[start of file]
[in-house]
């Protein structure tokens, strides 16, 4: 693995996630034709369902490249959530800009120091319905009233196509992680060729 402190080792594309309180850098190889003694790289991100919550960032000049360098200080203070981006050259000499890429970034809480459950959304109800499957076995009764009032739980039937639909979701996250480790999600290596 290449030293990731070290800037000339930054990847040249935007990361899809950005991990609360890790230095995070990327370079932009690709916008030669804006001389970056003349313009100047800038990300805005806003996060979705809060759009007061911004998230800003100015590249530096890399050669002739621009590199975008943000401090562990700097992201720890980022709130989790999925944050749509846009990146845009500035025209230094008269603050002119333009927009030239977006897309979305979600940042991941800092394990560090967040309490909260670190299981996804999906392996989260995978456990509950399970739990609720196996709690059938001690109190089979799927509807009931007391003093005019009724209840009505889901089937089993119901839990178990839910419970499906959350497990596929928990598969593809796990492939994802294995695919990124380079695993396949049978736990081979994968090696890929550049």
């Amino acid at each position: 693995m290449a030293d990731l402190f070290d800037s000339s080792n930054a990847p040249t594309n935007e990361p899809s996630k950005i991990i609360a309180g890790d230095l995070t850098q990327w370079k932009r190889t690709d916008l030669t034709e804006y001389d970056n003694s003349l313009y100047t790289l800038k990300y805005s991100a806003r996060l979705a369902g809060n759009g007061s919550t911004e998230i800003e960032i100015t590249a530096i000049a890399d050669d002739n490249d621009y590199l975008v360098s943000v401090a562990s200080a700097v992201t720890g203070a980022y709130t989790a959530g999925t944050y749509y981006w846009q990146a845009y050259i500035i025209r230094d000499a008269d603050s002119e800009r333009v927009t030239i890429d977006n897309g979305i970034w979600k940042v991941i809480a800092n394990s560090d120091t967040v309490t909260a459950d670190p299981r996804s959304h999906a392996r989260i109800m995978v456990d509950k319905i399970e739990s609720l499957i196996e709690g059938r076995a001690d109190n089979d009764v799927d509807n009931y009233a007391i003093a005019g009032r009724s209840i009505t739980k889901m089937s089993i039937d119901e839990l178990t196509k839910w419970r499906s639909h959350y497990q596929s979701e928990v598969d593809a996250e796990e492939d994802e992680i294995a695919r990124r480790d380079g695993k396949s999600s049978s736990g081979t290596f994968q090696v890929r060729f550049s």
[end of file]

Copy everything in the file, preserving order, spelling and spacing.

[in-house]
């Protein structure tokens, strides 16, 4: 693995996630034709369902490249959530800009120091319905009233196509992680060729 402190080792594309309180850098190889003694790289991100919550960032000049360098200080203070981006050259000499890429970034809480459950959304109800499957076995009764009032739980039937639909979701996250480790999600290596 290449030293990731070290800037000339930054990847040249935007990361899809950005991990609360890790230095995070990327370079932009690709916008030669804006001389970056003349313009100047800038990300805005806003996060979705809060759009007061911004998230800003100015590249530096890399050669002739621009590199975008943000401090562990700097992201720890980022709130989790999925944050749509846009990146845009500035025209230094008269603050002119333009927009030239977006897309979305979600940042991941800092394990560090967040309490909260670190299981996804999906392996989260995978456990509950399970739990609720196996709690059938001690109190089979799927509807009931007391003093005019009724209840009505889901089937089993119901839990178990839910419970499906959350497990596929928990598969593809796990492939994802294995695919990124380079695993396949049978736990081979994968090696890929550049």
């Amino acid at each position: 693995m290449a030293d990731l402190f070290d800037s000339s080792n930054a990847p040249t594309n935007e990361p899809s996630k950005i991990i609360a309180g890790d230095l995070t850098q990327w370079k932009r190889t690709d916008l030669t034709e804006y001389d970056n003694s003349l313009y100047t790289l800038k990300y805005s991100a806003r996060l979705a369902g809060n759009g007061s919550t911004e998230i800003e960032i100015t590249a530096i000049a890399d050669d002739n490249d621009y590199l975008v360098s943000v401090a562990s200080a700097v992201t720890g203070a980022y709130t989790a959530g999925t944050y749509y981006w846009q990146a845009y050259i500035i025209r230094d000499a008269d603050s002119e800009r333009v927009t030239i890429d977006n897309g979305i970034w979600k940042v991941i809480a800092n394990s560090d120091t967040v309490t909260a459950d670190p299981r996804s959304h999906a392996r989260i109800m995978v456990d509950k319905i399970e739990s609720l499957i196996e709690g059938r076995a001690d109190n089979d009764v799927d509807n009931y009233a007391i003093a005019g009032r009724s209840i009505t739980k889901m089937s089993i039937d119901e839990l178990t196509k839910w419970r499906s639909h959350y497990q596929s979701e928990v598969d593809a996250e796990e492939d994802e992680i294995a695919r990124r480790d380079g695993k396949s999600s049978s736990g081979t290596f994968q090696v890929r060729f550049s």